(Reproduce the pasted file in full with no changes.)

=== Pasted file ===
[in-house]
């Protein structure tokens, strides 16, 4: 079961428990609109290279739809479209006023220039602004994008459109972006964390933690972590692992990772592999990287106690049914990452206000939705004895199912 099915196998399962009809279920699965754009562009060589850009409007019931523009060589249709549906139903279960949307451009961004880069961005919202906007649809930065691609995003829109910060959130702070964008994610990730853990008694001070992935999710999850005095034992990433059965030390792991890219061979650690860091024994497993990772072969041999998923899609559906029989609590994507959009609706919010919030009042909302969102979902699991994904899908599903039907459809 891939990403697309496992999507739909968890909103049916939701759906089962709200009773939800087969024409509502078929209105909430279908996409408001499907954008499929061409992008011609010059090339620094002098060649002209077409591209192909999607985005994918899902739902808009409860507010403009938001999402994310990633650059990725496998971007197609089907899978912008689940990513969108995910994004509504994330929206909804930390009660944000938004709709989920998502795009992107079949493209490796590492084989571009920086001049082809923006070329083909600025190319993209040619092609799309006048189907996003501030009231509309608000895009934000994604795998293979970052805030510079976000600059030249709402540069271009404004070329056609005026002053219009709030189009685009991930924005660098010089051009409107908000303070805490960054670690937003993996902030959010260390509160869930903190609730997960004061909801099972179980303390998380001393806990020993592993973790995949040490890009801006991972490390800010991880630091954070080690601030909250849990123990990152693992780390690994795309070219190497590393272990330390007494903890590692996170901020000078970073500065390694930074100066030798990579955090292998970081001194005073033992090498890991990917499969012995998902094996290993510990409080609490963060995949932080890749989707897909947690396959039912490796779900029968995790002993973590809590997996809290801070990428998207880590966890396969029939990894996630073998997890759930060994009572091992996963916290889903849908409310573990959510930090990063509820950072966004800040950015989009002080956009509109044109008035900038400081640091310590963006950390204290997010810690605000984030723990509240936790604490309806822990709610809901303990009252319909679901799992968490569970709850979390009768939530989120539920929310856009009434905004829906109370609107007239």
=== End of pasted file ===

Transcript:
[in-house]
């Protein structure tokens, strides 16, 4: 079961428990609109290279739809479209006023220039602004994008459109972006964390933690972590692992990772592999990287106690049914990452206000939705004895199912 099915196998399962009809279920699965754009562009060589850009409007019931523009060589249709549906139903279960949307451009961004880069961005919202906007649809930065691609995003829109910060959130702070964008994610990730853990008694001070992935999710999850005095034992990433059965030390792991890219061979650690860091024994497993990772072969041999998923899609559906029989609590994507959009609706919010919030009042909302969102979902699991994904899908599903039907459809 891939990403697309496992999507739909968890909103049916939701759906089962709200009773939800087969024409509502078929209105909430279908996409408001499907954008499929061409992008011609010059090339620094002098060649002209077409591209192909999607985005994918899902739902808009409860507010403009938001999402994310990633650059990725496998971007197609089907899978912008689940990513969108995910994004509504994330929206909804930390009660944000938004709709989920998502795009992107079949493209490796590492084989571009920086001049082809923006070329083909600025190319993209040619092609799309006048189907996003501030009231509309608000895009934000994604795998293979970052805030510079976000600059030249709402540069271009404004070329056609005026002053219009709030189009685009991930924005660098010089051009409107908000303070805490960054670690937003993996902030959010260390509160869930903190609730997960004061909801099972179980303390998380001393806990020993592993973790995949040490890009801006991972490390800010991880630091954070080690601030909250849990123990990152693992780390690994795309070219190497590393272990330390007494903890590692996170901020000078970073500065390694930074100066030798990579955090292998970081001194005073033992090498890991990917499969012995998902094996290993510990409080609490963060995949932080890749989707897909947690396959039912490796779900029968995790002993973590809590997996809290801070990428998207880590966890396969029939990894996630073998997890759930060994009572091992996963916290889903849908409310573990959510930090990063509820950072966004800040950015989009002080956009509109044109008035900038400081640091310590963006950390204290997010810690605000984030723990509240936790604490309806822990709610809901303990009252319909679901799992968490569970709850979390009768939530989120539920929310856009009434905004829906109370609107007239």